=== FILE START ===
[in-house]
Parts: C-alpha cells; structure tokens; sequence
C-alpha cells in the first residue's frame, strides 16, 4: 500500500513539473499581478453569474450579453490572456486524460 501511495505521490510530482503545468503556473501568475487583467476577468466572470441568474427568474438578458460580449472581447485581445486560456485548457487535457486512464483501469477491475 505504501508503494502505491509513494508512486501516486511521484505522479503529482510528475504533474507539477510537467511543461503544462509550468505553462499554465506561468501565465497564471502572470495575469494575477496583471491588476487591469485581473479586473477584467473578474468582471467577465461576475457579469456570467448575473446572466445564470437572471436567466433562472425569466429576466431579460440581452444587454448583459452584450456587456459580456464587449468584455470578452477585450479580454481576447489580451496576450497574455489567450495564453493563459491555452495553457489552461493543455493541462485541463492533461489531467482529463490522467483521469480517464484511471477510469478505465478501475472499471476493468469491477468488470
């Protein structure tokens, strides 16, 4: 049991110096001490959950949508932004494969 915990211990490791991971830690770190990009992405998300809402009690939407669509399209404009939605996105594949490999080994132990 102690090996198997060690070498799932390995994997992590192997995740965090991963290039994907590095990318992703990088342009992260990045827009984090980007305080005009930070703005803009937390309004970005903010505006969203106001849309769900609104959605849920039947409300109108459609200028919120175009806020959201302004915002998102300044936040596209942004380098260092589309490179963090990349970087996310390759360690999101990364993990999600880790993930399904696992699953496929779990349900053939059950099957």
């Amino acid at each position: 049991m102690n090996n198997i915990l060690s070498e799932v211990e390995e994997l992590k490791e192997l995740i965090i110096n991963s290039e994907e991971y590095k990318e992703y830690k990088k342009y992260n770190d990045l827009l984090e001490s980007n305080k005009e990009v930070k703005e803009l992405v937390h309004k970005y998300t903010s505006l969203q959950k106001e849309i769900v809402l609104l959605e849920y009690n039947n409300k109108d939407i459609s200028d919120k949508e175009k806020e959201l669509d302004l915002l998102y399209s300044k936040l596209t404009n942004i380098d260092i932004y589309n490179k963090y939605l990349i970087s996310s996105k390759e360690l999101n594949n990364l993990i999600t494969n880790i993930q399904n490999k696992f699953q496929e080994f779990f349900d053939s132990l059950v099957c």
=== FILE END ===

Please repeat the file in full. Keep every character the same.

[in-house]
Parts: C-alpha cells; structure tokens; sequence
C-alpha cells in the first residue's frame, strides 16, 4: 500500500513539473499581478453569474450579453490572456486524460 501511495505521490510530482503545468503556473501568475487583467476577468466572470441568474427568474438578458460580449472581447485581445486560456485548457487535457486512464483501469477491475 505504501508503494502505491509513494508512486501516486511521484505522479503529482510528475504533474507539477510537467511543461503544462509550468505553462499554465506561468501565465497564471502572470495575469494575477496583471491588476487591469485581473479586473477584467473578474468582471467577465461576475457579469456570467448575473446572466445564470437572471436567466433562472425569466429576466431579460440581452444587454448583459452584450456587456459580456464587449468584455470578452477585450479580454481576447489580451496576450497574455489567450495564453493563459491555452495553457489552461493543455493541462485541463492533461489531467482529463490522467483521469480517464484511471477510469478505465478501475472499471476493468469491477468488470
């Protein structure tokens, strides 16, 4: 049991110096001490959950949508932004494969 915990211990490791991971830690770190990009992405998300809402009690939407669509399209404009939605996105594949490999080994132990 102690090996198997060690070498799932390995994997992590192997995740965090991963290039994907590095990318992703990088342009992260990045827009984090980007305080005009930070703005803009937390309004970005903010505006969203106001849309769900609104959605849920039947409300109108459609200028919120175009806020959201302004915002998102300044936040596209942004380098260092589309490179963090990349970087996310390759360690999101990364993990999600880790993930399904696992699953496929779990349900053939059950099957």
């Amino acid at each position: 049991m102690n090996n198997i915990l060690s070498e799932v211990e390995e994997l992590k490791e192997l995740i965090i110096n991963s290039e994907e991971y590095k990318e992703y830690k990088k342009y992260n770190d990045l827009l984090e001490s980007n305080k005009e990009v930070k703005e803009l992405v937390h309004k970005y998300t903010s505006l969203q959950k106001e849309i769900v809402l609104l959605e849920y009690n039947n409300k109108d939407i459609s200028d919120k949508e175009k806020e959201l669509d302004l915002l998102y399209s300044k936040l596209t404009n942004i380098d260092i932004y589309n490179k963090y939605l990349i970087s996310s996105k390759e360690l999101n594949n990364l993990i999600t494969n880790i993930q399904n490999k696992f699953q496929e080994f779990f349900d053939s132990l059950v099957c």